One last stab at trying to wrap it all up before the series conclusion starts tomorrow.
Will the series end in 1969, or will it bleed into 1970? Will we see a years-after scene of some sort? Will it end on a trite New Year's Eve, or will the series do one last time-jump of some sort?
Important events of 1969 yet to come after Season 7 Episode 7: the Manson Family murders, the Beatles crossing Abbey Road, Woodstock (will Sally go?), Butch Cassidy and the Sundance kid is released, the Mets win the World Series (you have to believe *that* one will make it in, given the repeated shout-outs to the Mets over the years and the lingering token of Lane Pryce's Mets' pennant finding Don in 7.4), debut of the 747 (continuing the series' use of planes and jet age imagery - that plus the first flight ended in New York City, on December 2), the Rolling Stones concert at Altamont (the unofficial "end of the 1960's).
What musical outros will guide us down the final seven episodes? The latter half of 1969 is replete with classic releases, from the first Stooges album to Nick Drake's debut album to breakout albums from Laura Nyro and David Bowie to Abbey Road and Let It Bleed (ominously, in December). But please, no Harry Chapin.
Will Don get into an elevator? Will the elevator be used as a heavy-handed metaphor for something going on in Don's life? Will he fall down an elevator shaft? Will he overhear some important plot detail from an elevator? Will he get into a fight in an elevator? Answers: Yes, yes, maybe, yes, yes, and yes.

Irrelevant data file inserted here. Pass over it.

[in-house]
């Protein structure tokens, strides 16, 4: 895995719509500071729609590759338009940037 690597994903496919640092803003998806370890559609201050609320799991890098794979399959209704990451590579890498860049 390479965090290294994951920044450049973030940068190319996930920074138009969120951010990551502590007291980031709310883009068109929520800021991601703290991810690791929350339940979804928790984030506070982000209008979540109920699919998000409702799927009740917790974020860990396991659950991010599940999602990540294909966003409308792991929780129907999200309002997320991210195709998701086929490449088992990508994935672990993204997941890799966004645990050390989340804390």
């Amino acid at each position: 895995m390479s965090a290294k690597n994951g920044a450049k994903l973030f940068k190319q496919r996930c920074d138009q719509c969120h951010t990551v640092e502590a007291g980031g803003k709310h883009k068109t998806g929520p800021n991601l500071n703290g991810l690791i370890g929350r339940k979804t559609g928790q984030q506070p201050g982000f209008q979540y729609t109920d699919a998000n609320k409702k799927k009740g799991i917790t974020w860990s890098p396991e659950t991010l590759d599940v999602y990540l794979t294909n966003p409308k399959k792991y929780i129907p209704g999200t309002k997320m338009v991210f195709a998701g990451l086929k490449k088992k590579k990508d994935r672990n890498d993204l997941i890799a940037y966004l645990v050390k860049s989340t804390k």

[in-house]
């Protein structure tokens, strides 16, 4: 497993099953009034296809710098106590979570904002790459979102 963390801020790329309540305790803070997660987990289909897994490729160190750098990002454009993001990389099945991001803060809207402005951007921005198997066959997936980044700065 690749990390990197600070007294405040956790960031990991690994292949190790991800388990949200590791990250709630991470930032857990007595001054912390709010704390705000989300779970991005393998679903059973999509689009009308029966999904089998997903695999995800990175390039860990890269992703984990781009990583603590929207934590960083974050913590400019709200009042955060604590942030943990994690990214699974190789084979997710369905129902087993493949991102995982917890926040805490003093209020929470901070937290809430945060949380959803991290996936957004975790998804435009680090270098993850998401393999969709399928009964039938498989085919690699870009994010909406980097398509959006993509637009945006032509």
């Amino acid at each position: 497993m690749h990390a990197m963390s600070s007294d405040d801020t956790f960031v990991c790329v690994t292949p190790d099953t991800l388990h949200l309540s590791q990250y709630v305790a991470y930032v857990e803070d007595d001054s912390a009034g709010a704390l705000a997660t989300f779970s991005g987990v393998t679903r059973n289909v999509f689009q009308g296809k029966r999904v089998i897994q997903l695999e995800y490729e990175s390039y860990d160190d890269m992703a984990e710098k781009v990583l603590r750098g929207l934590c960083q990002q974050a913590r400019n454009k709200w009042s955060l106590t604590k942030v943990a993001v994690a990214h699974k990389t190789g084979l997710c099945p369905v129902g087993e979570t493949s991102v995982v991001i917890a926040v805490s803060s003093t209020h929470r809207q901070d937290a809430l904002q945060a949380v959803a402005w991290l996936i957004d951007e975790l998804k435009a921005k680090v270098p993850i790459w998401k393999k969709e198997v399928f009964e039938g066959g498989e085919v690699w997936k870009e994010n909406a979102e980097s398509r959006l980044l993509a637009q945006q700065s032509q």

Will Ben Michaelson, Don's Lawyer, finally make an appearance on screen? Will it be to get Don out of that awful contract with McCann?
Speaking of which, are we finally going to meet Hubert Green and the crack team of executives from Secor Laxative, the firm's most loyal client through ten (plus) years and four changes of ownership? How about seeing a little of the creative?
Will there be an acting role for a taxi driver? Or will we learn Mad Men is set in a parallel universe where there are robot taxis in the 1960's?
Will Ginsburg make a cameo, a la Paul Kinsey and Danny Siegel? If it's a sad expository scene underscoring the insanity of modern life set in the nuthouse, as with Pete and Beth, I'll be disappointed. Buick's Bob Benson?
We've already skipped over the Stonewall Riots (in June of 1969) and gone straight to the moon landing, missing a golden opportunity to find one of the series' best-loved write-off characters in the midst of the historical action, or at least running away from it. Will Sal Romano show up again, out of the closet and directing fabulous, fabulous commercials?
Which former paramours of Don - there are so many to choose from - will make an appearance? Or are we past the monkeying around of Sex and getting down to the brass tacks of Death? There are some good candidates - Sylvia Rosen is still in the building, Rachel Menken Katz was still in Don's heart, and poor Suzanne Farrell was literally left holding the bag the last time we saw her - Lord knows Dr. Faye has every motivation to come after Don with Pete's .22 - but my money's on Betty being the only significant figure from Don's past love life to play a real role in the end.